On August 8, 2018, the Kentucky Supreme Court heard arguments in the closely watched case of Claycomb et al. v. The Commonwealth of Kentucky, Cabinet for Health & Family Servs., 2017-SC-614 and 2017-SC-615, concerning the constitutionality of the new Medical Review Panel (MRP) provisions of state law found in KRS Chapter 216C. The oral argument calendar with links to the briefs, as well as amicus briefs, can be found here.
Medical review panel legislation is an issue that has been percolating in Kentucky for many years and was finally passed and signed into law by the Governor on March 16, 2017. The law’s effective date was June 30, 2017, and drew immediate challenges to its constitutionality, including the Claycomb case which has been considered by the legal community to be the flagship test for the new law.
The case was filed in Franklin Circuit Court and that Court ruled the MRP statute unconstitutional on several different grounds. The Kentucky Court of Appeals subsequently lifted an injunction imposed by the Franklin Circuit Court on enforcement of the MRP statute while the underlying merits of the case itself was transferred to the Kentucky Supreme Court.
The oral arguments at the Supreme Court demonstrated that the Court is keenly interested in the constitutionality of the statutory scheme (or lack thereof) but is also mindful of the practical implications of the law. The Court covered several topics with each side of the case and was active in its questioning of the parties.
Among the issues covered were (1) why or why not a delay in permitting Plaintiffs to file an action in Circuit Court was or was not a violation of Section 14 of the Kentucky Constitution (open courts); (2) whether or not there was a rational connection between the stated purposes of the law (to reduce frivolous malpractice suits, attract more doctors to Kentucky, and reduce malpractice premiums) and the operation of the law; (3) whether or not the legislation violated Section 59 and 60 of the Kentucky Constitution (prohibition against special legislation); (4) whether or not the law violated the separation of powers by requiring the trial court to admit the panel’s finding; (5) whether or not the law violated equal protection provisions of the Kentucky Constitution; and, (6) practical questions involving application of the law.
The arguments presented for the parties were polar-opposite on most issues.
One of the more interesting arguments concerned the “delay” of 9 months before a Plaintiff may file his or her case in Circuit Court while the MRP process is ongoing. It has been maintained by Plaintiffs throughout the current litigation that this 9-month period is a violation of Section 14 of the Kentucky Constitution which states:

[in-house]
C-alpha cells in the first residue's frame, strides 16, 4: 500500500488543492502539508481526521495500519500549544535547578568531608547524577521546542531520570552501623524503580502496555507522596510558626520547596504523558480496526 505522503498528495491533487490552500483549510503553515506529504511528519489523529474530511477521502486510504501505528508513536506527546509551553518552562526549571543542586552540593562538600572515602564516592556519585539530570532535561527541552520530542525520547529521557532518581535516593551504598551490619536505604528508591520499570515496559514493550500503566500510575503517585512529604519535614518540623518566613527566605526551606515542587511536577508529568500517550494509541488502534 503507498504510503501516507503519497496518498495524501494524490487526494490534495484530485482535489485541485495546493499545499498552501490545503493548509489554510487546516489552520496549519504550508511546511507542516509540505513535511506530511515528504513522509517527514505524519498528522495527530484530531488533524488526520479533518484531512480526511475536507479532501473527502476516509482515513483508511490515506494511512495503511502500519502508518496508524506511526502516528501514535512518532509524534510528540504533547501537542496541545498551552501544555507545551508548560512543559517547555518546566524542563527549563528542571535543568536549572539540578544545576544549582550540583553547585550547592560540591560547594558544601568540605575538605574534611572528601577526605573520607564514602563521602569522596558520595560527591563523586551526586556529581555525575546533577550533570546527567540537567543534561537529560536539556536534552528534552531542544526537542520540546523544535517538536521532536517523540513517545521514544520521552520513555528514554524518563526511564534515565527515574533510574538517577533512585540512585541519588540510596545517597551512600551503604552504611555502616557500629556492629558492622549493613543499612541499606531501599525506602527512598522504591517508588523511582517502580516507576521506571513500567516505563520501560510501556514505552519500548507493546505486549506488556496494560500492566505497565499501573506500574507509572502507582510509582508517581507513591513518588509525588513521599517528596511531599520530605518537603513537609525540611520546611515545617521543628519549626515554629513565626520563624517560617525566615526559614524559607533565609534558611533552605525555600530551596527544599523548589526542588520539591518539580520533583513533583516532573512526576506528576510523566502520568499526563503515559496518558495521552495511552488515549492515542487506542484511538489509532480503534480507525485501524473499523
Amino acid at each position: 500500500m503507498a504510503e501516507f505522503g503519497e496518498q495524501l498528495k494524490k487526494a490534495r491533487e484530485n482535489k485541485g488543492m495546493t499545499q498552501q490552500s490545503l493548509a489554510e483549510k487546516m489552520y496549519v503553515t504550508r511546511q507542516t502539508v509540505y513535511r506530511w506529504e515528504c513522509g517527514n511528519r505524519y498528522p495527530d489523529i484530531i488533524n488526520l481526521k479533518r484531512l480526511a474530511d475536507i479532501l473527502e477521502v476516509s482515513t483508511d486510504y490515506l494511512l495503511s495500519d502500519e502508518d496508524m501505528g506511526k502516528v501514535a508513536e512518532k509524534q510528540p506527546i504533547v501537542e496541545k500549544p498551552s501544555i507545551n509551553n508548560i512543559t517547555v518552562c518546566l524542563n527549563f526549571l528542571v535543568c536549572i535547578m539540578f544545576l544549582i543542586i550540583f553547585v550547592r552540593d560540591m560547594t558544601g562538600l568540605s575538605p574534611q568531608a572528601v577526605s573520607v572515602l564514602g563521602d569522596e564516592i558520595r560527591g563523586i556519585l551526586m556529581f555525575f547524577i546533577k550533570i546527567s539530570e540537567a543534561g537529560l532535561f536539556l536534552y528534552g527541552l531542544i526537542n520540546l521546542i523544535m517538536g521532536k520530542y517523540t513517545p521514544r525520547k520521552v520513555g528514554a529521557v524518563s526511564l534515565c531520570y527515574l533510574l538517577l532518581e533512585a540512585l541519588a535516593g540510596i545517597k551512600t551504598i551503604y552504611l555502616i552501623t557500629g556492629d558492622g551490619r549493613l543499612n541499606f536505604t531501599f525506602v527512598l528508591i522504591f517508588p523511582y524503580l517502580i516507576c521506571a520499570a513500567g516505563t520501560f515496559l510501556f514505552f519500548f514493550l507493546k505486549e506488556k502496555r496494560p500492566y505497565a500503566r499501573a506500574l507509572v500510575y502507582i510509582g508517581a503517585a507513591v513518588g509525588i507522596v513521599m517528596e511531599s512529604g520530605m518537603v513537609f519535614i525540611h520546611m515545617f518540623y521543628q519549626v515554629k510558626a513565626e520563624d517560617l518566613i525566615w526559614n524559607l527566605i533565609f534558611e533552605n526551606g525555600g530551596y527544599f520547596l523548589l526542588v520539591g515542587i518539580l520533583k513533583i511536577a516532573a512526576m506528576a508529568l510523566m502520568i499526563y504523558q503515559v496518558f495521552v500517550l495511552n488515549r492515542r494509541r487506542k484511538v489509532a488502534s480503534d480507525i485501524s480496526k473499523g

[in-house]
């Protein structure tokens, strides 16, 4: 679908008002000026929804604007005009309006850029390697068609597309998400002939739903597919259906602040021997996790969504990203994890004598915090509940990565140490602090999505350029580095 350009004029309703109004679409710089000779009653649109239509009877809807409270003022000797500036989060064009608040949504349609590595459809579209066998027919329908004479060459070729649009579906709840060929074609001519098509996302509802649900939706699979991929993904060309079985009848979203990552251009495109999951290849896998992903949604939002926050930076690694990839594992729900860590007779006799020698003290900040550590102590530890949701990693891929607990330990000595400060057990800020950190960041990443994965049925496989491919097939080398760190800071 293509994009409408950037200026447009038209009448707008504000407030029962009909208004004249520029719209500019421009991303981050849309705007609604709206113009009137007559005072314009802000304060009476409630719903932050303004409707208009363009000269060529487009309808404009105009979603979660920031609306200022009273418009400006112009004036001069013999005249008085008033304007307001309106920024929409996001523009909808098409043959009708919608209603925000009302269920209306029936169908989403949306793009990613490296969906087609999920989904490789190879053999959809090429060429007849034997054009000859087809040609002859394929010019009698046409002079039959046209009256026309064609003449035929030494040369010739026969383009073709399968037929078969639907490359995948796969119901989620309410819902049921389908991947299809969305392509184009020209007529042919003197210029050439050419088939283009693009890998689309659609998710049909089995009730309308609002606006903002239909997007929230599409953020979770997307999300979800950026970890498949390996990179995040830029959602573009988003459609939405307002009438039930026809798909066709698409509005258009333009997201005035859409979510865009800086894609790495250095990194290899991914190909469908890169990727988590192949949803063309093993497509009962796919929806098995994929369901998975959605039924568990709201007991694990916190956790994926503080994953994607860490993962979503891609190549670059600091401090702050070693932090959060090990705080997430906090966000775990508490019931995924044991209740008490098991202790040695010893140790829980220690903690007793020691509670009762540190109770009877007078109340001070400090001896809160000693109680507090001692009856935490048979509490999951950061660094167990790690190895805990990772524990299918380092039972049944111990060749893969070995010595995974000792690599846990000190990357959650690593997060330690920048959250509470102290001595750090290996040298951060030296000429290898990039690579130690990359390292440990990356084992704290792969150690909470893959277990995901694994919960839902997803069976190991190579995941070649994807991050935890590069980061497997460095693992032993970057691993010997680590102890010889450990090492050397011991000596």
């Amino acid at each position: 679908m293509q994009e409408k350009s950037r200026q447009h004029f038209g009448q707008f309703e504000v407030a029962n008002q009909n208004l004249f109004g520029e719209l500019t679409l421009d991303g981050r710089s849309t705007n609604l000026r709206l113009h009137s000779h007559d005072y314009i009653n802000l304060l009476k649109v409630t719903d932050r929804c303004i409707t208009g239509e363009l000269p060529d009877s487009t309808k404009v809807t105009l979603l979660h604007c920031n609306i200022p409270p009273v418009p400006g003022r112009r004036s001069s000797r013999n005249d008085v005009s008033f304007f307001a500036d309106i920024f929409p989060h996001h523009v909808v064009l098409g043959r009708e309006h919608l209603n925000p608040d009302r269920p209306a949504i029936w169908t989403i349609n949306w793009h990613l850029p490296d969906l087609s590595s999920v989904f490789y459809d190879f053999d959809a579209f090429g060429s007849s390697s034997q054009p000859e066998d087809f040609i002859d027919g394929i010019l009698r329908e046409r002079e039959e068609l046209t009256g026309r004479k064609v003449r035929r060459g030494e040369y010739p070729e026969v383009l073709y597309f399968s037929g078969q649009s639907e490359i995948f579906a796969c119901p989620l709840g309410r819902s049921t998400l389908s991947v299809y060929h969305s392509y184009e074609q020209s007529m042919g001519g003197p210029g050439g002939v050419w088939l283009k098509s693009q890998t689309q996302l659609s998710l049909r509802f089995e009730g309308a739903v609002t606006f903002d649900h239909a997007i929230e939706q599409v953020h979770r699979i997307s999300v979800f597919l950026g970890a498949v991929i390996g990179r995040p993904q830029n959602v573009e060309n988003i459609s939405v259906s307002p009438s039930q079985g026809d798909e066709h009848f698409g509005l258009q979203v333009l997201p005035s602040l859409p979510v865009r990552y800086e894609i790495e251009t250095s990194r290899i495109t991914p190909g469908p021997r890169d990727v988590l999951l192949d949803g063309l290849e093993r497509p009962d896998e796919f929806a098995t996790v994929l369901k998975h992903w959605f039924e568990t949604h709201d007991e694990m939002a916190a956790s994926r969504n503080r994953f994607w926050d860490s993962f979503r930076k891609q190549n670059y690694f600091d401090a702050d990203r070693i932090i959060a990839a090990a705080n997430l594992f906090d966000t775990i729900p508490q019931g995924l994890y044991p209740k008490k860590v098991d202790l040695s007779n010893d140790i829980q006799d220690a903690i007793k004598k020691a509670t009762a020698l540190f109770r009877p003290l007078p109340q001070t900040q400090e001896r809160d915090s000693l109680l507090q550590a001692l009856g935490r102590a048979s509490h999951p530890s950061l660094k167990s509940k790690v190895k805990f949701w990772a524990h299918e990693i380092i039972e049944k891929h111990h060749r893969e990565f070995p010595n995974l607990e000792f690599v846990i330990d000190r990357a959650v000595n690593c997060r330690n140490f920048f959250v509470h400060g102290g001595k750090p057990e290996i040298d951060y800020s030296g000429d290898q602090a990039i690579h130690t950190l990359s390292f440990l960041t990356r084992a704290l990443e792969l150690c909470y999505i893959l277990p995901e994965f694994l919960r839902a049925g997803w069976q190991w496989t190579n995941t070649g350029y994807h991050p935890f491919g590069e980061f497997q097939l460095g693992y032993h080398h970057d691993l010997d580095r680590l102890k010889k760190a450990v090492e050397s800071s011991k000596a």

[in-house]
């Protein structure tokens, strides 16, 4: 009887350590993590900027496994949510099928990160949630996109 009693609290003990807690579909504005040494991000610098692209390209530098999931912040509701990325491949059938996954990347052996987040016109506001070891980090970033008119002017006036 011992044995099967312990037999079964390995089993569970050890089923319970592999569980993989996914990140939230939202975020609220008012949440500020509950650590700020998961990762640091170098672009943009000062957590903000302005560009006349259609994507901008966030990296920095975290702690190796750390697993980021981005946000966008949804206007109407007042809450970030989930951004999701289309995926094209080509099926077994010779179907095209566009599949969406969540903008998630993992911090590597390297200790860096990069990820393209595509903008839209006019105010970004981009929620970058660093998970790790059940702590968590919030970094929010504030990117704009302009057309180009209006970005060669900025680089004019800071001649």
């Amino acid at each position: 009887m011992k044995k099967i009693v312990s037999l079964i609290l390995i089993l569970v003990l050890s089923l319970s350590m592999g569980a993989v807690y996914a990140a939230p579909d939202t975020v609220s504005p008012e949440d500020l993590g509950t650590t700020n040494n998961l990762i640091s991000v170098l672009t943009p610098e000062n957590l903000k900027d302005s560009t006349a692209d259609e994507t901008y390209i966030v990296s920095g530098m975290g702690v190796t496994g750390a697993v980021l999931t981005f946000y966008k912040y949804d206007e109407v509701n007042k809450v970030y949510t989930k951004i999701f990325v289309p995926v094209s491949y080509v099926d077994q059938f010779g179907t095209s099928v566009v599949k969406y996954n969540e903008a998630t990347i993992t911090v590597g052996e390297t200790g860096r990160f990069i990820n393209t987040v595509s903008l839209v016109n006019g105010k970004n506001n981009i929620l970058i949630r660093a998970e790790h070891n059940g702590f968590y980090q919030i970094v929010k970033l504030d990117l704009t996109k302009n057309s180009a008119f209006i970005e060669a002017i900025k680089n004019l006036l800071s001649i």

“All courts shall be open, and every person for an injury done him in his lands, goods, person or reputation, shall have remedy by due course of law, and right and justice administered without sale, denial or delay.”
The State’s position was that Section 14 of the Kentucky Constitution was applicable only to the Judicial Branch, pointing to a case decided in 1861, Johnson v. Higgins, 60 Ky. 566, 570-71, 1862 WL 4825 (1861), where the Court stated:
“The terms and import of this provision [now Section 14 of the Constitution] show that it relates altogether to the judicial department of the government, which is to administer justice “by due course of law,” and not to the legislative department, by which such “due course” may be prescribed.
Accordingly, the State argued that the 9-month time that a Plaintiff must wait to file in circuit court was not a constitutional violation. Additionally, it was posited that even if Section 14 of the Kentucky Constitution did apply as argued by the Plaintiffs, the delay was not unreasonable and the law itself was reasonable and rationally related to its stated purposes.
Some of the other matters touched on of interest to practitioners are questions such as:
- If the law is upheld and a panel’s opinion is to be introduced at the circuit court, how is it cross-examined if it does not represent the opinion of a person but rather a panel?
- What happens if a panel continues to operate and reaches a decision after the case has proceeded in circuit court to verdict (which is theoretically possible under the provisions of the statute). And, what if the panel reaches a different conclusion from the jury?
- The MRP statute only allows for 3 panel members. What happens if there are more than 3 specialties involved in a panel case?
- How will cases that are premised on res ipsa, which, arguably, require no experts, be handled?
- Will Defendants be forced to go through a MRP process when there is a clear failure to comply with the statute of limitations? The MRP statutes confer no explicit power to the panel chair to dismiss such cases nor any mechanism to bring those cases to the circuit court’s attention prior to the expiration of the 9 months.
Very spirited and first-rate arguments at the Kentucky Supreme Court! Whatever the Court decides, there are many interested folks waiting for the edict.